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Industrial Performance

Volume 929: debated on Tuesday 29 March 1977

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It is as necessary, then, to improve our inflation rate as our trading performance, and pay policy is the key. But in the medium term we shall not achieve the necessary improvement in either our trade or our inflation unless we also improve the competitiveness of our manufacturing industries. This is the third improvement we need to make. Price competitiveness is critically important; but we must aim to achieve this not through a lower exchange rate, which carries such a heavy cost in prices and living standards, but through higher productivity—by producing more goods for the same cost.

No less important is to improve what I have called "non-price competitiveness". By this I mean better product design, higher quality and greater reliability, allied to better salesmanship, delivery times and servicing arrangements. In the longer run, it is only by doing better in these aspects of competitiveness that we shall win and maintain an increased share of home and foreign markets. And only through increasing our market share shall we have a secure prospect of a return to sustained full employment and rising living standards.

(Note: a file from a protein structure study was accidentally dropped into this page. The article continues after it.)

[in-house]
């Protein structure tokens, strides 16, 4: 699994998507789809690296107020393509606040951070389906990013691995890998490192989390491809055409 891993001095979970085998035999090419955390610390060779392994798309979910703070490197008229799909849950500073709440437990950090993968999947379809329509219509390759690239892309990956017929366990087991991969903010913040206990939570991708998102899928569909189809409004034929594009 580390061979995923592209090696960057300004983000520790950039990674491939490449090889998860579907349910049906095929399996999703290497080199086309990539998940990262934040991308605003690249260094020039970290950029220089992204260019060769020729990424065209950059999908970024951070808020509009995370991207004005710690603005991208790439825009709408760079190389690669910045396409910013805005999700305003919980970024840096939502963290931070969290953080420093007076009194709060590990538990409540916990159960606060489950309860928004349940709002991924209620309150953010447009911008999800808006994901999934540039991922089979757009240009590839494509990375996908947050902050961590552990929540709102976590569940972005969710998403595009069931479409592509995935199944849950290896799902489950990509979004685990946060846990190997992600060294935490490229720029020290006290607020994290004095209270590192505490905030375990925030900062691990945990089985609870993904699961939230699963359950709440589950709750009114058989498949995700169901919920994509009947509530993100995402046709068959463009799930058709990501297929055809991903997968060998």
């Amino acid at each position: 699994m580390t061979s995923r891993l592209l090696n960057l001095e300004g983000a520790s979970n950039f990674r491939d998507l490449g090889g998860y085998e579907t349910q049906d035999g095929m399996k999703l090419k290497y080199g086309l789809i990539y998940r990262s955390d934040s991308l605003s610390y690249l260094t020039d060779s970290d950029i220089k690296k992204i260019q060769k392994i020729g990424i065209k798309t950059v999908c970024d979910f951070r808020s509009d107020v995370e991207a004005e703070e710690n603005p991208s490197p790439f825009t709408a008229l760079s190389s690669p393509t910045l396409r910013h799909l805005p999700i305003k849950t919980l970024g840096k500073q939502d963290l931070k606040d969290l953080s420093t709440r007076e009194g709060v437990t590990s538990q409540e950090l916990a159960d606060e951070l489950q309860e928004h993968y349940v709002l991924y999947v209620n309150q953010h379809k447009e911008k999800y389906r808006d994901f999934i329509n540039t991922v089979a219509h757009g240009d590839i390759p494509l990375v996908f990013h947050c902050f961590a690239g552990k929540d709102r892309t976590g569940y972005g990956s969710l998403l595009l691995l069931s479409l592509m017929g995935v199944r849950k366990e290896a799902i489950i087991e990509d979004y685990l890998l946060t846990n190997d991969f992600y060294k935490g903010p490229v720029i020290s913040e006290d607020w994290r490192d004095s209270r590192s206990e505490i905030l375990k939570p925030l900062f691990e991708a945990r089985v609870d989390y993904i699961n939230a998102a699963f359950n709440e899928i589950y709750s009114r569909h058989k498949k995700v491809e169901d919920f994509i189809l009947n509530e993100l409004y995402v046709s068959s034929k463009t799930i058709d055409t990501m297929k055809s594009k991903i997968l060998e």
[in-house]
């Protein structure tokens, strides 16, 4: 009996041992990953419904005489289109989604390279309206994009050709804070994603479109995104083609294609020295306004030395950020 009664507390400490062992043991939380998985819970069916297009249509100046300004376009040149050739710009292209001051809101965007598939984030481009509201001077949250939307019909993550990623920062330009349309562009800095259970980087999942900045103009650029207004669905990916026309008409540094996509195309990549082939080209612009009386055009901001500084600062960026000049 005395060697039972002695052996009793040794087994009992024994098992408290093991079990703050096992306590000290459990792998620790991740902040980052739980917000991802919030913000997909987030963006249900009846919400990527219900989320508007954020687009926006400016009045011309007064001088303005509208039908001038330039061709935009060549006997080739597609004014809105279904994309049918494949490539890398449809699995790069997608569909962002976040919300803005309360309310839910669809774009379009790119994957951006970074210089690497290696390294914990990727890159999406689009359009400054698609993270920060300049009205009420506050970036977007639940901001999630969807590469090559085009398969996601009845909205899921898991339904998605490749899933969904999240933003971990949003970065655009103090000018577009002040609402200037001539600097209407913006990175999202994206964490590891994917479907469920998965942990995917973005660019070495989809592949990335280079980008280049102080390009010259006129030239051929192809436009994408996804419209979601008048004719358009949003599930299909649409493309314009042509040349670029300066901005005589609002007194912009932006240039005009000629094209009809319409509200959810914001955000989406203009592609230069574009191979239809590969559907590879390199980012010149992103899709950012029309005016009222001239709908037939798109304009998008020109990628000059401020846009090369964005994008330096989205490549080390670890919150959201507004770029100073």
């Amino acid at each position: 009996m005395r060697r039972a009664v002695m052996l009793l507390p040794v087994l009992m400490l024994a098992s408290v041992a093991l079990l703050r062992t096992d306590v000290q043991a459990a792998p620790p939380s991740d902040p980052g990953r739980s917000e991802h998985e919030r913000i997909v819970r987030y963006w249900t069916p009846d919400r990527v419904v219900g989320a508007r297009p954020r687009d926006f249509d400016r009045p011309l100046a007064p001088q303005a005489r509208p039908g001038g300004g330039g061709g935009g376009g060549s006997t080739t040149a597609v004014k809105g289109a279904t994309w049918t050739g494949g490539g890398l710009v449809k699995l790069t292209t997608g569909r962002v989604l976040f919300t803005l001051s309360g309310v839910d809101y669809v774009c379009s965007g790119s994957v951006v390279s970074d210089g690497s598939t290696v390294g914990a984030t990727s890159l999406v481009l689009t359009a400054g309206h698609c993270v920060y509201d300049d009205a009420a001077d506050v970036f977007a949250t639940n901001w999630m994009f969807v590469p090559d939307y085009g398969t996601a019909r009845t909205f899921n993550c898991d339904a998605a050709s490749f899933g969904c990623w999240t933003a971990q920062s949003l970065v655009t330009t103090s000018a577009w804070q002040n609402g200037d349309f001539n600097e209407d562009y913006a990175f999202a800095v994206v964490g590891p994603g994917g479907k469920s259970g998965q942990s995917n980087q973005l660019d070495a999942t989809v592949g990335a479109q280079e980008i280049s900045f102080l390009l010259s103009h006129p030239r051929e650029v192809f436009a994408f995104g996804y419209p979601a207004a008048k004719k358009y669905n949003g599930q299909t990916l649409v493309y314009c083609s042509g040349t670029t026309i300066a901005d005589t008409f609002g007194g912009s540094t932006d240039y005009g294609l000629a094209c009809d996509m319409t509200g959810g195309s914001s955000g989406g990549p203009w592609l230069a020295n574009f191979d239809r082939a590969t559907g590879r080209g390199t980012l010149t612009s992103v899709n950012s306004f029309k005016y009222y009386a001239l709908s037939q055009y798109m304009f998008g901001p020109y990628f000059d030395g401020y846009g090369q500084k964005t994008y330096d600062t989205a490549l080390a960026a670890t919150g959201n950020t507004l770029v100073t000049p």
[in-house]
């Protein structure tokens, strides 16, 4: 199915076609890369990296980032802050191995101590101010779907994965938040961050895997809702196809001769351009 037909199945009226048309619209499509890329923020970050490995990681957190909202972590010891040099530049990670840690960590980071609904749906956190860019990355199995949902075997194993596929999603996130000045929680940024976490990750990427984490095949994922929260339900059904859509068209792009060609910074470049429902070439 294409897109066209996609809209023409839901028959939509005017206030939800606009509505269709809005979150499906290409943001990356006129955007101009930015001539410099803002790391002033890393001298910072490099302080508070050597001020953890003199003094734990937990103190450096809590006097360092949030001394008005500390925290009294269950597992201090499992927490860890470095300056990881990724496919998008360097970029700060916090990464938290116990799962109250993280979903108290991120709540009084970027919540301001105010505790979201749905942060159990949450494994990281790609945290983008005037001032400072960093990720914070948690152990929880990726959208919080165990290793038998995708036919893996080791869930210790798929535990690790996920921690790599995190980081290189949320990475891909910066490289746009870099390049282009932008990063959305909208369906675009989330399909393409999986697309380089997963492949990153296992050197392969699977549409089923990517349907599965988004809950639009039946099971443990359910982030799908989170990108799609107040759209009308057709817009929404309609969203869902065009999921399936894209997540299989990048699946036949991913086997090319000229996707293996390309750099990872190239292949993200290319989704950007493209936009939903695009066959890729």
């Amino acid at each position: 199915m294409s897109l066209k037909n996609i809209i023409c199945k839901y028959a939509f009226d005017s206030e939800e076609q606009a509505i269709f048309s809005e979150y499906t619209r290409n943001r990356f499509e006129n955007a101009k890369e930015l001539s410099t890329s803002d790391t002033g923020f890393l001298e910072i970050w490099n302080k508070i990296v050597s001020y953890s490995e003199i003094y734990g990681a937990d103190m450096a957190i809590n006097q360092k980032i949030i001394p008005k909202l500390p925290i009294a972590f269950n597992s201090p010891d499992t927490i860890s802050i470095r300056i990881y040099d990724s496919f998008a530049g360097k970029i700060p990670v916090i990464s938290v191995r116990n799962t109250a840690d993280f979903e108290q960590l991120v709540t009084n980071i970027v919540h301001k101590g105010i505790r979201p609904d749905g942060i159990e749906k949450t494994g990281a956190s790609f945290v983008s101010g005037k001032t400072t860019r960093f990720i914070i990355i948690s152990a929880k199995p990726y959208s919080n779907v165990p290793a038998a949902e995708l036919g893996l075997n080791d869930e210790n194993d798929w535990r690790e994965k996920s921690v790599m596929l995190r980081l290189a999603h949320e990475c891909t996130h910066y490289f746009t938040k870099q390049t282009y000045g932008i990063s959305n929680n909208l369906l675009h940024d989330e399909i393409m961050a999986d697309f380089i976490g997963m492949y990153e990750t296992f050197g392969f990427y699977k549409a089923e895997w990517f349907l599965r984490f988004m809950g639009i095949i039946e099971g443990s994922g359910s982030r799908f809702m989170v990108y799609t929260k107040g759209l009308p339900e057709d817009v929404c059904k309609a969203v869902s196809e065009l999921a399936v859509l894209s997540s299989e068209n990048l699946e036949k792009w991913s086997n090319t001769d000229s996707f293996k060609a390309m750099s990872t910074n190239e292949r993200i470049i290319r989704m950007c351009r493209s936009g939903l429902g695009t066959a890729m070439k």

British industry must respond better to economic opportunity in future than it has in the past. That is why in the industrial strategy we have embarked on a joint effort to improve our industrial performance, involving management, the unions and the Government, and are concentrating in particular on key sectors of manufacturing industry. This will take time, but it is already achieving results and we are determined to carry it through, and so are our partners.

As I have said, each of the three improvements we need in our economic behaviour depends on the other two. For example, if our industrial performance fails to improve, our balance of payments will deteriorate, and then we should be faced with a choice between a deflation which throws men and women out of work, or a depreciation which raises prices.